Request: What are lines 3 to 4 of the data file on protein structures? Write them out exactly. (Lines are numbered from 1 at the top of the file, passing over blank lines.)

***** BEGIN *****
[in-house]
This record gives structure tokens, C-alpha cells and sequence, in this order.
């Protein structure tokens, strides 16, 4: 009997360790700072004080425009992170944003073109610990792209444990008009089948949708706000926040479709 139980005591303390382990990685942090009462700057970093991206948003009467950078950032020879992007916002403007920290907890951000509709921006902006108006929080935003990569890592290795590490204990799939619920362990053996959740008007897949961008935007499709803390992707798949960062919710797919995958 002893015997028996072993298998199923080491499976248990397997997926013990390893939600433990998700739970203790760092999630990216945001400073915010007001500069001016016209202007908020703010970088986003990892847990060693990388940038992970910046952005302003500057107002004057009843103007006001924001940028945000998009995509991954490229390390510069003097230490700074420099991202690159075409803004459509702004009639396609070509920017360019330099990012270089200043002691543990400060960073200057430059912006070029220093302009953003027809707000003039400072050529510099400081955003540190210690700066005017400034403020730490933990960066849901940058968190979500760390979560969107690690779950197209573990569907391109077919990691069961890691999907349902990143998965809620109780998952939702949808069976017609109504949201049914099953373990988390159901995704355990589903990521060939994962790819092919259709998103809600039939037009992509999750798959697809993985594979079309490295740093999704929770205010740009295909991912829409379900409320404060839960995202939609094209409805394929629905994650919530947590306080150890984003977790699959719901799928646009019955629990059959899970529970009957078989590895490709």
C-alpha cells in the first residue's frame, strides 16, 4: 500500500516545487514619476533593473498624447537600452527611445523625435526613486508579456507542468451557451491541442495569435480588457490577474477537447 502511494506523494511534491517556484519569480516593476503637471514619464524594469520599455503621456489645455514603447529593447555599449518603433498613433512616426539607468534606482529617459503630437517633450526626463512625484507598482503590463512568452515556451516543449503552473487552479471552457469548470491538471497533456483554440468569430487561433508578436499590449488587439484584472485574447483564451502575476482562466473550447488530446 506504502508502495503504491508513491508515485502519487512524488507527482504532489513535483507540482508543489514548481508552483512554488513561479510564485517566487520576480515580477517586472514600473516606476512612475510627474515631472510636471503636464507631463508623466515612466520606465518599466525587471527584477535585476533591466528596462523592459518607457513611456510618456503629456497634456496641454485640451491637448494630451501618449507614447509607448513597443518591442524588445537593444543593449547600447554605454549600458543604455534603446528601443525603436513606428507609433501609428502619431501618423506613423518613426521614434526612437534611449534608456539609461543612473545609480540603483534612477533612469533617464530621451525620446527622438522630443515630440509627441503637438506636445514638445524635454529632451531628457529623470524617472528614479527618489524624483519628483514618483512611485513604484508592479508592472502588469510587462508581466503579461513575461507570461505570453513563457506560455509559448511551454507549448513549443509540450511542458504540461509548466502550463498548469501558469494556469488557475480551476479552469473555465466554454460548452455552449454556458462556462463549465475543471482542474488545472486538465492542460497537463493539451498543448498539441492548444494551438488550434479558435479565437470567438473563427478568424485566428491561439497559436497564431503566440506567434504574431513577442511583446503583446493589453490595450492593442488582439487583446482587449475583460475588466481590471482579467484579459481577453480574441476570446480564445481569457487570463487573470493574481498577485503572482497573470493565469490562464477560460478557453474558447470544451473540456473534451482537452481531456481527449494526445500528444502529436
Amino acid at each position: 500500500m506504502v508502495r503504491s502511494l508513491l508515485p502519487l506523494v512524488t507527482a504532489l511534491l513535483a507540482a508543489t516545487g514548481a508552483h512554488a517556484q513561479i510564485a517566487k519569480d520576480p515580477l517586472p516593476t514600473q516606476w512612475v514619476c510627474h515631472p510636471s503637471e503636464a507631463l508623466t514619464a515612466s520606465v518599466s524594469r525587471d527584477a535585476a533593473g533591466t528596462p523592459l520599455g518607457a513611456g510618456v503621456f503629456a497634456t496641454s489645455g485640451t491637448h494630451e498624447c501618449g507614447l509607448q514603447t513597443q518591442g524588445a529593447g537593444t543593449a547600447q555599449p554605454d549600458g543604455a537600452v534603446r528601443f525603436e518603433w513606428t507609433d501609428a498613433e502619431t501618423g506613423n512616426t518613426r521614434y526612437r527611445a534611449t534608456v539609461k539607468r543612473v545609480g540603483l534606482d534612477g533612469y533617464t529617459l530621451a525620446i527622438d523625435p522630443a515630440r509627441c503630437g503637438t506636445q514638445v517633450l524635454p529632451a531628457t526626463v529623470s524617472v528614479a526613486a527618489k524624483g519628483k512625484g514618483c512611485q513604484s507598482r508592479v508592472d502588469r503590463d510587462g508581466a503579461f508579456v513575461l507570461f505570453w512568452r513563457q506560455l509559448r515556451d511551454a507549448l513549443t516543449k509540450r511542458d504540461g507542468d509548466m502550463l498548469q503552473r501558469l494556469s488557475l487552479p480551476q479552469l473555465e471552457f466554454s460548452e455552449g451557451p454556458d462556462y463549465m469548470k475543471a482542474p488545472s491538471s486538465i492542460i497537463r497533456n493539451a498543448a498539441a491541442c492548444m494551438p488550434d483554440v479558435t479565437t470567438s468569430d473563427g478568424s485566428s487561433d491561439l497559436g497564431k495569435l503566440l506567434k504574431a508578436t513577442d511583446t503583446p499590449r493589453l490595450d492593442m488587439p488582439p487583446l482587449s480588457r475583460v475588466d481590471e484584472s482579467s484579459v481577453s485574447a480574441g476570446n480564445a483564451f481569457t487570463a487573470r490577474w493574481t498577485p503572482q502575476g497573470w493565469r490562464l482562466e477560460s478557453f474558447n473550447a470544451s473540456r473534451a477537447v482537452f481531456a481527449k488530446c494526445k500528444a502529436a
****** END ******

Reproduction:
């Protein structure tokens, strides 16, 4: 009997360790700072004080425009992170944003073109610990792209444990008009089948949708706000926040479709 139980005591303390382990990685942090009462700057970093991206948003009467950078950032020879992007916002403007920290907890951000509709921006902006108006929080935003990569890592290795590490204990799939619920362990053996959740008007897949961008935007499709803390992707798949960062919710797919995958 002893015997028996072993298998199923080491499976248990397997997926013990390893939600433990998700739970203790760092999630990216945001400073915010007001500069001016016209202007908020703010970088986003990892847990060693990388940038992970910046952005302003500057107002004057009843103007006001924001940028945000998009995509991954490229390390510069003097230490700074420099991202690159075409803004459509702004009639396609070509920017360019330099990012270089200043002691543990400060960073200057430059912006070029220093302009953003027809707000003039400072050529510099400081955003540190210690700066005017400034403020730490933990960066849901940058968190979500760390979560969107690690779950197209573990569907391109077919990691069961890691999907349902990143998965809620109780998952939702949808069976017609109504949201049914099953373990988390159901995704355990589903990521060939994962790819092919259709998103809600039939037009992509999750798959697809993985594979079309490295740093999704929770205010740009295909991912829409379900409320404060839960995202939609094209409805394929629905994650919530947590306080150890984003977790699959719901799928646009019955629990059959899970529970009957078989590895490709």
C-alpha cells in the first residue's frame, strides 16, 4: 500500500516545487514619476533593473498624447537600452527611445523625435526613486508579456507542468451557451491541442495569435480588457490577474477537447 502511494506523494511534491517556484519569480516593476503637471514619464524594469520599455503621456489645455514603447529593447555599449518603433498613433512616426539607468534606482529617459503630437517633450526626463512625484507598482503590463512568452515556451516543449503552473487552479471552457469548470491538471497533456483554440468569430487561433508578436499590449488587439484584472485574447483564451502575476482562466473550447488530446 506504502508502495503504491508513491508515485502519487512524488507527482504532489513535483507540482508543489514548481508552483512554488513561479510564485517566487520576480515580477517586472514600473516606476512612475510627474515631472510636471503636464507631463508623466515612466520606465518599466525587471527584477535585476533591466528596462523592459518607457513611456510618456503629456497634456496641454485640451491637448494630451501618449507614447509607448513597443518591442524588445537593444543593449547600447554605454549600458543604455534603446528601443525603436513606428507609433501609428502619431501618423506613423518613426521614434526612437534611449534608456539609461543612473545609480540603483534612477533612469533617464530621451525620446527622438522630443515630440509627441503637438506636445514638445524635454529632451531628457529623470524617472528614479527618489524624483519628483514618483512611485513604484508592479508592472502588469510587462508581466503579461513575461507570461505570453513563457506560455509559448511551454507549448513549443509540450511542458504540461509548466502550463498548469501558469494556469488557475480551476479552469473555465466554454460548452455552449454556458462556462463549465475543471482542474488545472486538465492542460497537463493539451498543448498539441492548444494551438488550434479558435479565437470567438473563427478568424485566428491561439497559436497564431503566440506567434504574431513577442511583446503583446493589453490595450492593442488582439487583446482587449475583460475588466481590471482579467484579459481577453480574441476570446480564445481569457487570463487573470493574481498577485503572482497573470493565469490562464477560460478557453474558447470544451473540456473534451482537452481531456481527449494526445500528444502529436